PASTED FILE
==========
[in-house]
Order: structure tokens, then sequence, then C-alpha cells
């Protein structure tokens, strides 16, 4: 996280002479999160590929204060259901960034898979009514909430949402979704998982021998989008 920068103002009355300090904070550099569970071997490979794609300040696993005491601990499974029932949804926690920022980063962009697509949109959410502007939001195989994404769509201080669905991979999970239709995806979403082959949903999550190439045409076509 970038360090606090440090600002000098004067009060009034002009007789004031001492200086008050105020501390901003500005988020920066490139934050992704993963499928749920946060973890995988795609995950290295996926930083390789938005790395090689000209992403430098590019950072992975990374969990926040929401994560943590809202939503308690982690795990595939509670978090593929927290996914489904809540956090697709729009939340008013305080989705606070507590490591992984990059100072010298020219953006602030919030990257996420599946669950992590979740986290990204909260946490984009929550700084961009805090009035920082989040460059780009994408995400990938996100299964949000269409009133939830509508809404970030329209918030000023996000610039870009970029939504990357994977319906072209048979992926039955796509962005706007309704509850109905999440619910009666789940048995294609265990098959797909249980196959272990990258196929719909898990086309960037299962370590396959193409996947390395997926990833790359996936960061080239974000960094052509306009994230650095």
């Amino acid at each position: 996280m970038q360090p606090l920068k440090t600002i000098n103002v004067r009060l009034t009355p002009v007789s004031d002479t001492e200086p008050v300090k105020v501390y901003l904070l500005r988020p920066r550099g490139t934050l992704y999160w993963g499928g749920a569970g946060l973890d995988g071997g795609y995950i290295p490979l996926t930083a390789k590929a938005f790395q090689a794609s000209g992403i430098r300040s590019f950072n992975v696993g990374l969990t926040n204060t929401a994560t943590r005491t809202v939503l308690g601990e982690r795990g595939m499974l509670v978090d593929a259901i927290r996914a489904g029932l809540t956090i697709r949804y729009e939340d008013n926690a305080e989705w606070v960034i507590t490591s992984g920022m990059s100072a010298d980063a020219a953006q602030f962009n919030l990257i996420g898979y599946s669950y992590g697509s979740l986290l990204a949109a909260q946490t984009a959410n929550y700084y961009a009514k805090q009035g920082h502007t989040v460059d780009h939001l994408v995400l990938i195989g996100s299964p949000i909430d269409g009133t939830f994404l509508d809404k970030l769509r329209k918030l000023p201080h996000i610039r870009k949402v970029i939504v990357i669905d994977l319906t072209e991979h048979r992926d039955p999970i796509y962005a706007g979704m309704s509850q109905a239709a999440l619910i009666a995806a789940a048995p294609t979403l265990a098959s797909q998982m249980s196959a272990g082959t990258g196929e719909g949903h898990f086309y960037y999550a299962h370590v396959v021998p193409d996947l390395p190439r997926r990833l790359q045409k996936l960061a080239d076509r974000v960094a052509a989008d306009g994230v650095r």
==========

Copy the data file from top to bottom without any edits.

[in-house]
Order: structure tokens, then sequence, then C-alpha cells
């Protein structure tokens, strides 16, 4: 996280002479999160590929204060259901960034898979009514909430949402979704998982021998989008 920068103002009355300090904070550099569970071997490979794609300040696993005491601990499974029932949804926690920022980063962009697509949109959410502007939001195989994404769509201080669905991979999970239709995806979403082959949903999550190439045409076509 970038360090606090440090600002000098004067009060009034002009007789004031001492200086008050105020501390901003500005988020920066490139934050992704993963499928749920946060973890995988795609995950290295996926930083390789938005790395090689000209992403430098590019950072992975990374969990926040929401994560943590809202939503308690982690795990595939509670978090593929927290996914489904809540956090697709729009939340008013305080989705606070507590490591992984990059100072010298020219953006602030919030990257996420599946669950992590979740986290990204909260946490984009929550700084961009805090009035920082989040460059780009994408995400990938996100299964949000269409009133939830509508809404970030329209918030000023996000610039870009970029939504990357994977319906072209048979992926039955796509962005706007309704509850109905999440619910009666789940048995294609265990098959797909249980196959272990990258196929719909898990086309960037299962370590396959193409996947390395997926990833790359996936960061080239974000960094052509306009994230650095």
């Amino acid at each position: 996280m970038q360090p606090l920068k440090t600002i000098n103002v004067r009060l009034t009355p002009v007789s004031d002479t001492e200086p008050v300090k105020v501390y901003l904070l500005r988020p920066r550099g490139t934050l992704y999160w993963g499928g749920a569970g946060l973890d995988g071997g795609y995950i290295p490979l996926t930083a390789k590929a938005f790395q090689a794609s000209g992403i430098r300040s590019f950072n992975v696993g990374l969990t926040n204060t929401a994560t943590r005491t809202v939503l308690g601990e982690r795990g595939m499974l509670v978090d593929a259901i927290r996914a489904g029932l809540t956090i697709r949804y729009e939340d008013n926690a305080e989705w606070v960034i507590t490591s992984g920022m990059s100072a010298d980063a020219a953006q602030f962009n919030l990257i996420g898979y599946s669950y992590g697509s979740l986290l990204a949109a909260q946490t984009a959410n929550y700084y961009a009514k805090q009035g920082h502007t989040v460059d780009h939001l994408v995400l990938i195989g996100s299964p949000i909430d269409g009133t939830f994404l509508d809404k970030l769509r329209k918030l000023p201080h996000i610039r870009k949402v970029i939504v990357i669905d994977l319906t072209e991979h048979r992926d039955p999970i796509y962005a706007g979704m309704s509850q109905a239709a999440l619910i009666a995806a789940a048995p294609t979403l265990a098959s797909q998982m249980s196959a272990g082959t990258g196929e719909g949903h898990f086309y960037y999550a299962h370590v396959v021998p193409d996947l390395p190439r997926r990833l790359q045409k996936l960061a080239d076509r974000v960094a052509a989008d306009g994230v650095r």